But how does Microsoft Dynamics CRM compare to Salesforce for usability, reliability, and security?

Top CRM Tools: Salesforce Vs. Dynamics

User-Friendly Interfaces

Let’s start with the user-friendliness of these platforms. Both companies are transitioning their UX to new experiences; Salesforce is moving from Classic to Lightning and Microsoft has the new Sales Hub. Both companies are trying for maximum usability on mobile devices.

The Salesforce hub displays tabs across the top of the screen. Each user can customize these tabs to fit their viewing requirements. There is a global search box for easy records navigation. There’s a variety of settings available on the left of the screen with a dropdown.

Microsoft Dynamics allows you to select the app you’re using with simple icons. You can see your recently viewed records. There’s a Create button to the right of the command bar that lets you easily create a new record. There’s a vertical navigation bar at the top and easy up and down arrows to get where you need to go. There are also variable screen layouts that can be restricted by the type of user.

Login and Password Security

Data breaches are often caused by careless password control. That’s probably why Salesforce chose to default to two-factor authentication for all users. In the Lightning Edition, administrators can restrict access from certain IP addresses. Salesforce also lets admins set password policies such as the complexity and length required.  Salesforce also supports third-party authentication from Active Directory.

Microsoft also supports multi-factor authentication if set up by an administrator. Dynamics can also be synchronized with Active Directory for sophisticated permissions and security.

Workflows and Processes

Some of the benefits of CRM software are the process automation that can occur. Automation takes the busywork out of selling; both platforms have options to accomplish these goals.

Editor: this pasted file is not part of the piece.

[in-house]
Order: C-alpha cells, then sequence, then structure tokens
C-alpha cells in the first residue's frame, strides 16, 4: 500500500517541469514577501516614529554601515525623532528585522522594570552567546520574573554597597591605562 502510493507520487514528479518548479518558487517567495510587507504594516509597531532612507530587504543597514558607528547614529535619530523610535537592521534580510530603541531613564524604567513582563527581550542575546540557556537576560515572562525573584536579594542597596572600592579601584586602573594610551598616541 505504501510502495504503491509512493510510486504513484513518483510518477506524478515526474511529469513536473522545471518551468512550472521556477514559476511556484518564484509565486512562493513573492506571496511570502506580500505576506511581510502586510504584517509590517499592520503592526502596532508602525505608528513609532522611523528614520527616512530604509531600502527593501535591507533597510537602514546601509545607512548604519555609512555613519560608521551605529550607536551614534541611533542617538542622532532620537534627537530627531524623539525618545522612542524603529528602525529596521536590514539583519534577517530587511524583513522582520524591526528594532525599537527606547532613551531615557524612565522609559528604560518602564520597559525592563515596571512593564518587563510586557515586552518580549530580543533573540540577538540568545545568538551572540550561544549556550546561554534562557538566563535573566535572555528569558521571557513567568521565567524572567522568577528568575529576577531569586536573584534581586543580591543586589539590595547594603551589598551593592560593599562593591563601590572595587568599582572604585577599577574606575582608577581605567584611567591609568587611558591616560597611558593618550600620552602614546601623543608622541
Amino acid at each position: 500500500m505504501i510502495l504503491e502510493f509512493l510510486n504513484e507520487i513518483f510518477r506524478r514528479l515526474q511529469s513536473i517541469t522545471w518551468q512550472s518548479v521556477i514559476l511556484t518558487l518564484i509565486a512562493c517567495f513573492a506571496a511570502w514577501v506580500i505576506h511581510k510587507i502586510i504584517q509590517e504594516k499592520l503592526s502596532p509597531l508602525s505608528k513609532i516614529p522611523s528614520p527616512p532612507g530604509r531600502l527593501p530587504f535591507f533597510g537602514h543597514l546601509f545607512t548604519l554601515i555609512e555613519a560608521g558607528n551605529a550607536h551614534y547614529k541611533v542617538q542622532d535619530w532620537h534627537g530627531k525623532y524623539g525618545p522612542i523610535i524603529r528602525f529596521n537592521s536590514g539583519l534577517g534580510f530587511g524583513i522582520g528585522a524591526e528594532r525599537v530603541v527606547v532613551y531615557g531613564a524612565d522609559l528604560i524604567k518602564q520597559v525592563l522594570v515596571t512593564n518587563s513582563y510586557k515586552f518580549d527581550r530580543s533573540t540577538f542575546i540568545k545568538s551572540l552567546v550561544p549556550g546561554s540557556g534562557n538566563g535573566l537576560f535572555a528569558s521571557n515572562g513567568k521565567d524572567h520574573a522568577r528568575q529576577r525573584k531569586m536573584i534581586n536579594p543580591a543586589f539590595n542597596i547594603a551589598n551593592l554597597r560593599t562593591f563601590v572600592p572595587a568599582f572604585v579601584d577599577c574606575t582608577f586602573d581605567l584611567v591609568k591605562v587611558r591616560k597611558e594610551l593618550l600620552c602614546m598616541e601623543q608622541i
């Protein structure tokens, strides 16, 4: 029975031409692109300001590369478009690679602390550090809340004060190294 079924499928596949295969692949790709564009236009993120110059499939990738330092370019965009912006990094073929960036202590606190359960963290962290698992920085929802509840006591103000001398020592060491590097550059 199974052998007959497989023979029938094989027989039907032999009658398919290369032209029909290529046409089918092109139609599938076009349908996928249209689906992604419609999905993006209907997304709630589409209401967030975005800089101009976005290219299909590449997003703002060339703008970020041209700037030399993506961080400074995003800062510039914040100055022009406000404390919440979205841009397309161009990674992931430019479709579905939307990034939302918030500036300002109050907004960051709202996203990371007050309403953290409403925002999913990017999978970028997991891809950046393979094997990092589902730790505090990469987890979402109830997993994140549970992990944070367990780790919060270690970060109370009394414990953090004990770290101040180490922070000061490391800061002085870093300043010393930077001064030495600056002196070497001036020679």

Salesforce has Workflow Rules, Process Builder, and Flows, while Microsoft Dynamics has four types of workflow process automation:

  • Actions
  • Business Process Flows
  • Dialogs
  • Workflows

All of these offer visual cues to guide the user through the process of automating communication with leads, quote approvals, marketing, and more.

Reporting and Dashboards

To create a report in Salesforce, you first select the report type, which can be standard or custom. It’s a drag-and-drop process with fields and filters. The reports have connecting charts that provide a visual element to the written document. Reporting can be automated and the report appears in the email of the target audience as formatted text.

Microsoft Dynamics has a Report Wizard that walks the user through the process. You can select several dashboards and integrate the views with Excel, or use templates and automate reports. You can also use PowerBI, which has dozens of template reports. This is a standard part of most Office 365 subscriptions.

Preparing for The Next Decade — Which Software Will You Choose?

The best way to determine whether Salesforce of Microsoft Dynamics is better for your team, consider giving the two platforms a test drive. IES is a Microsoft Gold Certified partner. We believe the Microsoft line has proven to have the most robust infrastructure and tools, the best security, and the best products. Talk to our team and take a test drive of Dynamics to find out more.

Automated Marketing in MS Dynamics CRM

Topics: CRM